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Land access agreement signals growing co-operation on inland rail

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14 May 2018

Land access agreement signals growing co-operation on Inland Rail

NSW Farmers Association and the Australian Rail Track Corporation (ARTC) have negotiated a new Inland Rail land access agreement, which both organisations are confident will serve as a platform for successful co-operation going forward.

President Derek Schoen said the land access agreement now clarifies protections for farmers and other landowners who will have people accessing their properties as part of studies and investigations for Inland Rail.

“We felt the original ARTC land access agreement template was overly simplistic and appeared to contain few protections for farmers and landholders”, Mr Schoen said. “Using our previous experience with land access agreements, we negotiated this updated agreement with the ARTC and we are now more comfortable with the revised template document.

“This updated template agreement provides, in our view, more clarity around protections for land holders than the original. We are comfortable endorsing this revised template agreement.”

The revised template agreement now limits farmers’ liabilities in the event of an accident on their property linked to work undertaken by the ARTC. It also clarifies that information gathered by the ARTC, or their contractors, from landowners is used only for the Inland Rail project - there can be no forwarding of information to other parties for other purposes. The agreement also spells out how the ARTC will remediate any earthworks it undertakes.

ARTC Inland Rail CEO Richard Wankmuller said he welcomed the positive contribution of NSW Farmers in achieving the revised land access principles and agreement form but recognised that the two parties had not resolved differences on other matters relating to the Narromine to Narrabri study area.

“I have sought and will continue to assure NSW Farmers and indeed all stakeholders that assumptions underpinning the study area selection were sound and the process of options assessment was rigorous, taking into account many suggestions from landowners and stakeholders.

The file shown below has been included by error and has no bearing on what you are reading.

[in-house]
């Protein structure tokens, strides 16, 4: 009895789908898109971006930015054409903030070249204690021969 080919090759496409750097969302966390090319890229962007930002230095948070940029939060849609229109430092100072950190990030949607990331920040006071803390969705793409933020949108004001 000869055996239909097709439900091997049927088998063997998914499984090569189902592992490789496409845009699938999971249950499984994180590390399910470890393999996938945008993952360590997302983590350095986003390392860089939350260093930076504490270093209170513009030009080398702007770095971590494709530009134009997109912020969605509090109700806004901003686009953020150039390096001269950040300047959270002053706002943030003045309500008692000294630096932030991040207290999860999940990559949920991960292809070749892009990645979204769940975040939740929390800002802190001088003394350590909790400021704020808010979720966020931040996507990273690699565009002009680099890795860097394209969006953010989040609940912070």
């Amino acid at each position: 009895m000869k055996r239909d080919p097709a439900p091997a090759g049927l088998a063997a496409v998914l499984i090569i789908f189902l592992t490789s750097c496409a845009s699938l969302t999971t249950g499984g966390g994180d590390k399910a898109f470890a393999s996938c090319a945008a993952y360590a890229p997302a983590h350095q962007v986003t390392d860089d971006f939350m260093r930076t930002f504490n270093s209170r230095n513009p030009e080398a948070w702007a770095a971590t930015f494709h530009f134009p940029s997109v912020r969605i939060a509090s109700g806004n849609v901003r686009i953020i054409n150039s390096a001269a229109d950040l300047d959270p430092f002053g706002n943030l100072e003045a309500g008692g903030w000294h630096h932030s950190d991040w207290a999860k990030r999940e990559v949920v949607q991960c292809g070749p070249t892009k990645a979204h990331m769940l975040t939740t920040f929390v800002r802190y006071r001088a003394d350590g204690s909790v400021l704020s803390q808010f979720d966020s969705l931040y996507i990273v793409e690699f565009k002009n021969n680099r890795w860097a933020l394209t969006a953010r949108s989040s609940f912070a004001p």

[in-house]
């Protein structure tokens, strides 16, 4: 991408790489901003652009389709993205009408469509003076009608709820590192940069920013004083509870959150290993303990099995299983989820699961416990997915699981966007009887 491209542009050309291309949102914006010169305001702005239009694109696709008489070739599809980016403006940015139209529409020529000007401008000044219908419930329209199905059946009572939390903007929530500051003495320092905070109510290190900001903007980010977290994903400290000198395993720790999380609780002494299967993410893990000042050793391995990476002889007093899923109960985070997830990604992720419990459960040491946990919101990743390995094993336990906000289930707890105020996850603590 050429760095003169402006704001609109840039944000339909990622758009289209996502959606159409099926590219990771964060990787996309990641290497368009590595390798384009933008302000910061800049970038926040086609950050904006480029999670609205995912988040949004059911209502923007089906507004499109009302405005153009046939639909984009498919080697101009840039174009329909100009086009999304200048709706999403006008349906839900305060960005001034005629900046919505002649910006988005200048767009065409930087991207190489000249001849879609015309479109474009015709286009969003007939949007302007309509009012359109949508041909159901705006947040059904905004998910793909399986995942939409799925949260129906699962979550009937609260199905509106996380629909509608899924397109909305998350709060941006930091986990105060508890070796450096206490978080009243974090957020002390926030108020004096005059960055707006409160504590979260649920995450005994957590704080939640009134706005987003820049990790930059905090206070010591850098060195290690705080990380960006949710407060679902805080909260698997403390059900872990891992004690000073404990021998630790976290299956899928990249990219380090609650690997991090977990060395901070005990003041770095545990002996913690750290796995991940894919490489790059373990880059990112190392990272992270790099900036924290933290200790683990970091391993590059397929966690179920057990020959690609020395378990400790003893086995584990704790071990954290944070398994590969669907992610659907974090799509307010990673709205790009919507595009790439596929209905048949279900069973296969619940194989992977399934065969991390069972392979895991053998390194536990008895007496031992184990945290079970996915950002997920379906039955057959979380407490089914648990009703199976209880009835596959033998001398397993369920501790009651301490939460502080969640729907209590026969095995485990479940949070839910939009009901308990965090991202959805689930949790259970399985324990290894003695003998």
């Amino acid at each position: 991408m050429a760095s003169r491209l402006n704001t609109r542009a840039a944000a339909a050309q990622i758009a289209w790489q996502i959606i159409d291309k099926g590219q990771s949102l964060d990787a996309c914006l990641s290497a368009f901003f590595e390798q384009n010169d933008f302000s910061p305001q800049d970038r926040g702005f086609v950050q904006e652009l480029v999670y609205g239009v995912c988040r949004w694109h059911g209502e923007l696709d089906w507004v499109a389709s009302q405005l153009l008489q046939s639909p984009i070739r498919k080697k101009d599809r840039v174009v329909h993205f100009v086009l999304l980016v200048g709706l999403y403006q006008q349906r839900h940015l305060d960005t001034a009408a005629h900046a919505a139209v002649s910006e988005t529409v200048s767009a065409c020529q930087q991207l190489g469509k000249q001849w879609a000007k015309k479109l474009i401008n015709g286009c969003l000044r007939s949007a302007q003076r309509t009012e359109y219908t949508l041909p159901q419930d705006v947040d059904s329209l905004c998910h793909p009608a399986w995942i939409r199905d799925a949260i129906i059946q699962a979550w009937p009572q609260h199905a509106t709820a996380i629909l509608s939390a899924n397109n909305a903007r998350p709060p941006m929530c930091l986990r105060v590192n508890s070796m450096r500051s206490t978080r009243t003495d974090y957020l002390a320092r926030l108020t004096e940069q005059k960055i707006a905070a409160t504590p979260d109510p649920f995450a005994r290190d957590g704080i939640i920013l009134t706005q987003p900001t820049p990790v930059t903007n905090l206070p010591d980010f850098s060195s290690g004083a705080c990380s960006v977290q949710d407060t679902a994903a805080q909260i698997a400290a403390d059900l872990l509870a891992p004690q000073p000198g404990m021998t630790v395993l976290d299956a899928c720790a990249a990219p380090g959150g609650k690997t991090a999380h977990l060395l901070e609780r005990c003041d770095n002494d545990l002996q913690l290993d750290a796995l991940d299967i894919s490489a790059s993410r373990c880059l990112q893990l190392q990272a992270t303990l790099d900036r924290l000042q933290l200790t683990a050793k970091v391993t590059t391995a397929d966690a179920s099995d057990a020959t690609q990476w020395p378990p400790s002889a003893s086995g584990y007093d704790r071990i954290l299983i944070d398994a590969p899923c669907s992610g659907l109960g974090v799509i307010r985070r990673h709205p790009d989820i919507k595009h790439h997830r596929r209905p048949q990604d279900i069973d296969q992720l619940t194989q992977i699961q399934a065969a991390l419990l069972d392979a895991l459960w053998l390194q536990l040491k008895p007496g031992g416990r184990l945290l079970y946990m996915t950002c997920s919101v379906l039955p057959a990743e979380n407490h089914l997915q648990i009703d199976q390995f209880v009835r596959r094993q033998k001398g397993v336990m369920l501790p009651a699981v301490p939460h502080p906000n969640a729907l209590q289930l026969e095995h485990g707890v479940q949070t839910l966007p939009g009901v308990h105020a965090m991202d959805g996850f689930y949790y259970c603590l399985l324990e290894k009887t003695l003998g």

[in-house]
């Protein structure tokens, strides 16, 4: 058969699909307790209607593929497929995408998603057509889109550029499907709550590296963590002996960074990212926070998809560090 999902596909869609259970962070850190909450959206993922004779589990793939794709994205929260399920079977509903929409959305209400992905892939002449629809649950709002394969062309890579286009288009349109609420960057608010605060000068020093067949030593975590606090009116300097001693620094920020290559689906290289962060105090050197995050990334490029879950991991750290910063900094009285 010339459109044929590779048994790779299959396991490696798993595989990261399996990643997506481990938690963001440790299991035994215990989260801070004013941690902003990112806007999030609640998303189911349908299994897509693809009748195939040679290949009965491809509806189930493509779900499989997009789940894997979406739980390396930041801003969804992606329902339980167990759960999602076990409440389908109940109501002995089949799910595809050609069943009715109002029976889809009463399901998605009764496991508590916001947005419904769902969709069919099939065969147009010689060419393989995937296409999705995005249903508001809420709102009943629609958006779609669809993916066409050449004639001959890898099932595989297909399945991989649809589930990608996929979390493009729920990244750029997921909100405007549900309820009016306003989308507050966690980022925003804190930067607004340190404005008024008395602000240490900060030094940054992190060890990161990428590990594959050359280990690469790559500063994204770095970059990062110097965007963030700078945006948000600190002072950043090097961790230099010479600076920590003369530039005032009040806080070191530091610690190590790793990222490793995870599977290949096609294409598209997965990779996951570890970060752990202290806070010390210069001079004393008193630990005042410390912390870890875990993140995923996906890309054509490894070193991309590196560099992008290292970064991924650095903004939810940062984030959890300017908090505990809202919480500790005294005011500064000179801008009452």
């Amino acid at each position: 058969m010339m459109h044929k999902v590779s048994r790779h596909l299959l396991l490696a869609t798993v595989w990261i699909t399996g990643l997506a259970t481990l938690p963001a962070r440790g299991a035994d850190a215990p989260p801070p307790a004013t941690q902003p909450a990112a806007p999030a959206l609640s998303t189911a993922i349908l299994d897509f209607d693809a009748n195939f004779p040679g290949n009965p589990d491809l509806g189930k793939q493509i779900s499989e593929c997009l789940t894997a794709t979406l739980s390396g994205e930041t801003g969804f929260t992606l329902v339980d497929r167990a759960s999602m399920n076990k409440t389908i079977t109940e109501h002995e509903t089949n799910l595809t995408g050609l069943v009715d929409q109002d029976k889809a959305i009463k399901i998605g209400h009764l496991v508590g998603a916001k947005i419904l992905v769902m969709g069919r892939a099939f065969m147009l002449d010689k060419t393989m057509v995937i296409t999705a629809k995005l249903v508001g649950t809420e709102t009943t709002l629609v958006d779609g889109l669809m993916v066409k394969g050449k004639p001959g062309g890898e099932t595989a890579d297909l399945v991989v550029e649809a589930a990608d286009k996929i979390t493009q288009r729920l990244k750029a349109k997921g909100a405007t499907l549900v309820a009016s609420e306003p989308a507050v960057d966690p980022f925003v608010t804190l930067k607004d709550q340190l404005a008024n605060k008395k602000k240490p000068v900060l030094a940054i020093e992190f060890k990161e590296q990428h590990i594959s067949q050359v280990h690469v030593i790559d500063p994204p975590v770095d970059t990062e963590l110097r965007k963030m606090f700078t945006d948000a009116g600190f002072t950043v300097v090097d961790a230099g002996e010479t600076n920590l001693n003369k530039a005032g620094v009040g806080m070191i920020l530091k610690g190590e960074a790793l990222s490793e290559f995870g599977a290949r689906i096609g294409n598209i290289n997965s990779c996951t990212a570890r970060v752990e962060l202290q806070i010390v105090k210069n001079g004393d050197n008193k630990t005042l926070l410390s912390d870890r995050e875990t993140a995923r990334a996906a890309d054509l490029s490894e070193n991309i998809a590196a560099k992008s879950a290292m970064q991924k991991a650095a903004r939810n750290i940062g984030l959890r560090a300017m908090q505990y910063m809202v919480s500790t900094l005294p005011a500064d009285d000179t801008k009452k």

“As we move forward the planning process helps ensure that we will work closely and cooperatively with all farmers and landowners to find design solutions and how farmers will be able to ensure their products can be loaded onto trains with access to Inland Rail, the location of crossing loops, the ability and ease of farmers moving across the line to properties either side of the line, and compensation arrangements for landholders.”

Mr Schoen said NSW Farmers’ support for Inland Rail is long-standing, but the practical elements of delivering the project meant the ARTC and Australian Government must engage on reasonable terms with landholders.

“I reiterate that it is important for Inland Rail executives to continue visiting impacted communities to hear their concerns first hand. In our meeting with the Deputy Prime Minister


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last week, NSW Farmers reiterated our desire for more detailed information and further analysis to be provided which supports the identification of the preferred route between Narromine and Narrabri.”

“Farmers and landholders are not being unreasonable in asking practical questions about how their farm businesses will be impacted by this project which has been promised to be a game changer for agriculture”, Mr Schoen said.

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Media contact: Laura Brice 0403 400 688 (ARTC)

Kathleen Curry 0429 011 690 (NSW Farmers)